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Perfect Baking Tips


If you are just getting started in baking, it helps to have a "cheat sheet" of tips that will help your baked goods turn out perfect

Baking may seem complicated and, for some of us, may require a little practice. However, when you are aware of some of the ins and outs beforehand, your first try at baking may be a little easier.

Here are some of our favorite tips and tricks for perfect baking. They're not really secrets but are a great help to keep handy alongside your favorite baking recipes.

Don't be fooled by non-stick cake pans. They need the same TLC that a regular pan receives: grease and flour. Otherwise, you'll still be stuck, even in that non-stick.

Do preheat your oven or you may face certain ruin with baking. This may not always be true with other dishes, but don't mess up by forcing a cake into a cold oven.

Use glass measuring cups for liquid ingredients; dry ingredients should be in the proper metal type cups that can be leveled. Never pack in dry ingredients - that will affect the so-called "balance of power."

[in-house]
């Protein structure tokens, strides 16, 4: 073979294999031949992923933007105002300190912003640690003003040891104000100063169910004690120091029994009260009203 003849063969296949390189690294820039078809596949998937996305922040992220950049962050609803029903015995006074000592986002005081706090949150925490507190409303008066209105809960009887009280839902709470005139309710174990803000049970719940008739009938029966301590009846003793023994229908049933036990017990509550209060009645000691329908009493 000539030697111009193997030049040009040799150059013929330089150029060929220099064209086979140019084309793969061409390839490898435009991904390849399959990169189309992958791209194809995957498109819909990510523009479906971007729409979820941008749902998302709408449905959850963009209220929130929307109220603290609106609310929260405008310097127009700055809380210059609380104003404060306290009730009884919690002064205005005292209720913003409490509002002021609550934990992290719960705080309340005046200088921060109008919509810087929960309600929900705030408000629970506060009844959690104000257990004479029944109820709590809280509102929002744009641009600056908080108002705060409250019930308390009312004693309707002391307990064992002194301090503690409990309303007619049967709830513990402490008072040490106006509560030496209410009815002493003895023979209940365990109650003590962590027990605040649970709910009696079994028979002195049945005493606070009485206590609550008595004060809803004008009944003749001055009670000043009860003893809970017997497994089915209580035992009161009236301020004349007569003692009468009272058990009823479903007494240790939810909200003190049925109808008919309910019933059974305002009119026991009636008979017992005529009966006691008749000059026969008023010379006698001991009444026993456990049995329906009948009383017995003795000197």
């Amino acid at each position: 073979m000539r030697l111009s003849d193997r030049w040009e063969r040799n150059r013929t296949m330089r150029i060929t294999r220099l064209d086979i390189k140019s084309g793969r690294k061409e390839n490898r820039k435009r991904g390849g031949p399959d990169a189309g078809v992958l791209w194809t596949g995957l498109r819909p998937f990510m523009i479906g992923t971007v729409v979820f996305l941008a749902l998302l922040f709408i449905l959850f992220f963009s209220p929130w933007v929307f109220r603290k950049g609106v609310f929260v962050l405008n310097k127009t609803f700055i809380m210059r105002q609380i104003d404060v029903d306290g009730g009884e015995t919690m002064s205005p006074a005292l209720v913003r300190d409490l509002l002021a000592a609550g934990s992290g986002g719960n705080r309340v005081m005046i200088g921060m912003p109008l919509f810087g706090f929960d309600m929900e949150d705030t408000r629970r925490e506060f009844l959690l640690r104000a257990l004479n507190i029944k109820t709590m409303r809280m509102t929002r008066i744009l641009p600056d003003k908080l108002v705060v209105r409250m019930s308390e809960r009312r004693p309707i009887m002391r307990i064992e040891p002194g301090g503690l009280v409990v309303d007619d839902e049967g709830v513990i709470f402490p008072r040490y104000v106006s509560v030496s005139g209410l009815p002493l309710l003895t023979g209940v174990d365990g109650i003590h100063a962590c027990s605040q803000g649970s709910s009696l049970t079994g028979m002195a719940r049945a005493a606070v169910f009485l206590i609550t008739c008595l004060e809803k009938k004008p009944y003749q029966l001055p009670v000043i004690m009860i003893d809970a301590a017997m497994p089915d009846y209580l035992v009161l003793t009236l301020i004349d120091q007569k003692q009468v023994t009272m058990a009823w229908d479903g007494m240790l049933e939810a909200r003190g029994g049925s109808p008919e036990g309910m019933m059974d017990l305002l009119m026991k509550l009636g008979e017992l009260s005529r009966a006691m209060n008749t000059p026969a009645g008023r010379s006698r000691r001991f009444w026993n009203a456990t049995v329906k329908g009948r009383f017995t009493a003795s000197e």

Do not substitute a differently-sized pan for baking. Most recipe directions are based on the size listed. You can find a substitution chart in cookbooks and on-line, but even that may affect the outcome.

Bring all baking ingredients to room temperature before you begin. Eggs, in particular, should have about thirty minutes to warm up, especially if they are to be separated. Butter, however, should not be at the melted stage or it won't cream properly.

Separating eggs takes practice. Unless you're an expert, separate eggs one at a time into a small bowl, then add the whites together and the yolks together in larger bowls. This way, if you mess one up, it won't destroy the whole batch. Do not use a plastic bowl for beating egg whites; fat from the whites will adhere to the sides and you may get a mass of un-whipped whites.

If the recipe calls for buttermilk, do not substitute any other kind of milk. It's the acid in the buttermilk that is expected to react with baking soda. This means your cake will actually rise. In a pinch, however, you can create your own "sour" milk. Combine one tablespoon vinegar and one cup milk and let it rest for about ten minutes.

Last, it is important to follow recipes precisely, so that your baked product will stand the best chance of turning out perfect - every time.

 

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